The UK racked up a record trade in goods deficit in August, confirming the failure for the slump in sterling to help improve the UK's trade balance.
The Office for National Statistics reported that the UK exported £28.1bn of goods in the month and imported £42.4bn, leaving a deficit of £14.2, the highest on record.
Imports of chemicals, machinery and textiles all jumped, according to the ONS.
Over the three months to August exports fell 2.7 per cent while imports rose 3.9 per cent.
There had been hopes that the major fall in the pound in the wake of the Brexit vote in 2016 would boost manufacturing exports, helping to bring down the UK's chronic trade in goods deficit.
But, so far, such hopes have been disappointed, as import values have risen in line with exports and UK firms seem not to have seized the opportunity of the more competitive exchange rate to increase their market share abroad.
“The latest trade data is further evidence that the decline in sterling’s value over the past year is doing little to boost the UK’s overall trade position," said Suren Thiru of the British Chambers of Commerce.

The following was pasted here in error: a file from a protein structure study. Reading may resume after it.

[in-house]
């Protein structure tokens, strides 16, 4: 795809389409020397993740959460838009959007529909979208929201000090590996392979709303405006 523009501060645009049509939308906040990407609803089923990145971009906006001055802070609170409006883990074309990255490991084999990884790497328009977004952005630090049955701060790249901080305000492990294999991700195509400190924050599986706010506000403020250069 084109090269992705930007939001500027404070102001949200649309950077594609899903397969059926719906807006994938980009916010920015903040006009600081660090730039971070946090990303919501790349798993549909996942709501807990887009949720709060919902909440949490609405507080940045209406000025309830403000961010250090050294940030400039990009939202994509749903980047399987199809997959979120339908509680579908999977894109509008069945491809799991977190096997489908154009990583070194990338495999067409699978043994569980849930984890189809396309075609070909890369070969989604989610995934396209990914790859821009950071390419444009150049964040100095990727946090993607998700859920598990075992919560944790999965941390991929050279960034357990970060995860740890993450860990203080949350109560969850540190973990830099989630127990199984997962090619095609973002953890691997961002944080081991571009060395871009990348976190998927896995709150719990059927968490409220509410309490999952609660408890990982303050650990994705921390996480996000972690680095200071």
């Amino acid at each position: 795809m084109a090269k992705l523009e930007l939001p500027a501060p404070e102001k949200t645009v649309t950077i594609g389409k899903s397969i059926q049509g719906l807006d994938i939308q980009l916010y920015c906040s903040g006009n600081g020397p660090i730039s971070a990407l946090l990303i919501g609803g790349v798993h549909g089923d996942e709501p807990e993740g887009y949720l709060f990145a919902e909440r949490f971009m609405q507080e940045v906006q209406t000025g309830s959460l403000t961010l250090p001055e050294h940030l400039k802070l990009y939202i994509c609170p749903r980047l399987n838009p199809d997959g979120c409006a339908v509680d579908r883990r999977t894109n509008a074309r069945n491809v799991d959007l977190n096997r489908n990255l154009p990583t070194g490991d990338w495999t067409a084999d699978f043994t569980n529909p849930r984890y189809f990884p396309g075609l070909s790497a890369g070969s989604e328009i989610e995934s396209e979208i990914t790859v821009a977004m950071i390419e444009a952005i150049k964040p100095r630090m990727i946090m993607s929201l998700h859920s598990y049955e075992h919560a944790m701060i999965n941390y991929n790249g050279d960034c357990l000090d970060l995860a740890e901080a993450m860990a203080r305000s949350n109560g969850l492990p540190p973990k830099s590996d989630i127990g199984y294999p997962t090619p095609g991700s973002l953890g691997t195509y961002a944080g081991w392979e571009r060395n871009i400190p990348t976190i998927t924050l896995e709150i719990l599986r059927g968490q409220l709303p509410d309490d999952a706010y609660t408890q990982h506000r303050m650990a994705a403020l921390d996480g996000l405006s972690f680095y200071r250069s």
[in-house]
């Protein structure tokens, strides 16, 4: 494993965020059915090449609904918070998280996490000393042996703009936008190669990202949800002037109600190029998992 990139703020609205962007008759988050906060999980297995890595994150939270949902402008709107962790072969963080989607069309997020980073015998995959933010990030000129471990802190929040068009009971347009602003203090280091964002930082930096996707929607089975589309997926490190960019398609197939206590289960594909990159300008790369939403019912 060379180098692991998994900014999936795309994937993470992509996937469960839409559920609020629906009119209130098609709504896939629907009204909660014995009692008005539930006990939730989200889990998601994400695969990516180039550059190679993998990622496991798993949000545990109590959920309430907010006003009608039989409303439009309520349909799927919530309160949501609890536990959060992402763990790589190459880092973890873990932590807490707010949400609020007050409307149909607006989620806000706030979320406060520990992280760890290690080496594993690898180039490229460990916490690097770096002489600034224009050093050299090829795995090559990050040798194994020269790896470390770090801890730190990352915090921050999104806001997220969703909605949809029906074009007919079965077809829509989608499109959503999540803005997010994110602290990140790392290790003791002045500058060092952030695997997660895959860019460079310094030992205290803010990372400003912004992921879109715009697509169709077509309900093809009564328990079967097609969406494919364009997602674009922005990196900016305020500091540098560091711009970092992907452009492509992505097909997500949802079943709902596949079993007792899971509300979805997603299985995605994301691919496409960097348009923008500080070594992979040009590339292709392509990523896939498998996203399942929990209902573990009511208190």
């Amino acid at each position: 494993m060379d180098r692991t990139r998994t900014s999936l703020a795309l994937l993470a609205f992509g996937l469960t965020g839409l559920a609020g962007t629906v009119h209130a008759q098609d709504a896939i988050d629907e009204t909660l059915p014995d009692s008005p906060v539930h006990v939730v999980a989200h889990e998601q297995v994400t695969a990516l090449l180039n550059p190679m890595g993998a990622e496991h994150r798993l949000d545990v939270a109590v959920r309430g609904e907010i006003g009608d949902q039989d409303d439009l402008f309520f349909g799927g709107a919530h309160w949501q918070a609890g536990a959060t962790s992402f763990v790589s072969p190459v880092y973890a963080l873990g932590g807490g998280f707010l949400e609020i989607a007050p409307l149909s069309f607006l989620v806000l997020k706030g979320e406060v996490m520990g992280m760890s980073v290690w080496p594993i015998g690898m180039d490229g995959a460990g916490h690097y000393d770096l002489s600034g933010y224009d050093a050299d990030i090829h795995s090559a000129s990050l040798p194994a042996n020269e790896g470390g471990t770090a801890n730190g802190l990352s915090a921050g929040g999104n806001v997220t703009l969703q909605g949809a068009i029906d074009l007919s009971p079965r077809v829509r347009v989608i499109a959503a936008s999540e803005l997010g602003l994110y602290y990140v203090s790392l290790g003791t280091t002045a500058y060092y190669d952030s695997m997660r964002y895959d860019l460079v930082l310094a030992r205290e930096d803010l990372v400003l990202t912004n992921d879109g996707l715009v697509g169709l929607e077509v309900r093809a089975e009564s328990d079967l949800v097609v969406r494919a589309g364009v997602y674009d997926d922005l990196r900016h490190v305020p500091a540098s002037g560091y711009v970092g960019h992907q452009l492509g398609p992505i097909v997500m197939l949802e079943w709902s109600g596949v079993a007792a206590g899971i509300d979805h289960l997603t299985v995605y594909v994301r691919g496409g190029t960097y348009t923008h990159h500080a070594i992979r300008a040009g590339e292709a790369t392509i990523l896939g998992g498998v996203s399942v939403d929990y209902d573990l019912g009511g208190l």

"Businesses continue to report that the post-EU referendum weakness in sterling is hurting as much as its helping, with firms continuing to face higher input costs due to the weakening currency, particularly those locked into global supply chains. For those companies that rely on overseas suppliers for their production equipment, a weak pound also makes investment in growth less viable."
The ONS separately reported that manufacturing rose 0.4 per cent in August, while overall industrial production rose 0.2 per cent.
Imports outpacing exports
Overall industrial production has now increased for five consecutive months.
Construction output was up by 0.6 per cent, but this followed a 1 per cent fall in July. Over the three months to August output was down 0.8 per cent.
The overall UK economy grew by 0.3 per cent in the second quarter of 2017, the weakest in the G7, and analysts are expecting a similarly slow performance in the third quarter of the year.
Despite the weakness, the Bank of England is widely expect by financial market traders to increase interest rates to 0.5 per cent at its November meeting, in order to curb inflation, which hit 2.9 per cent in August.
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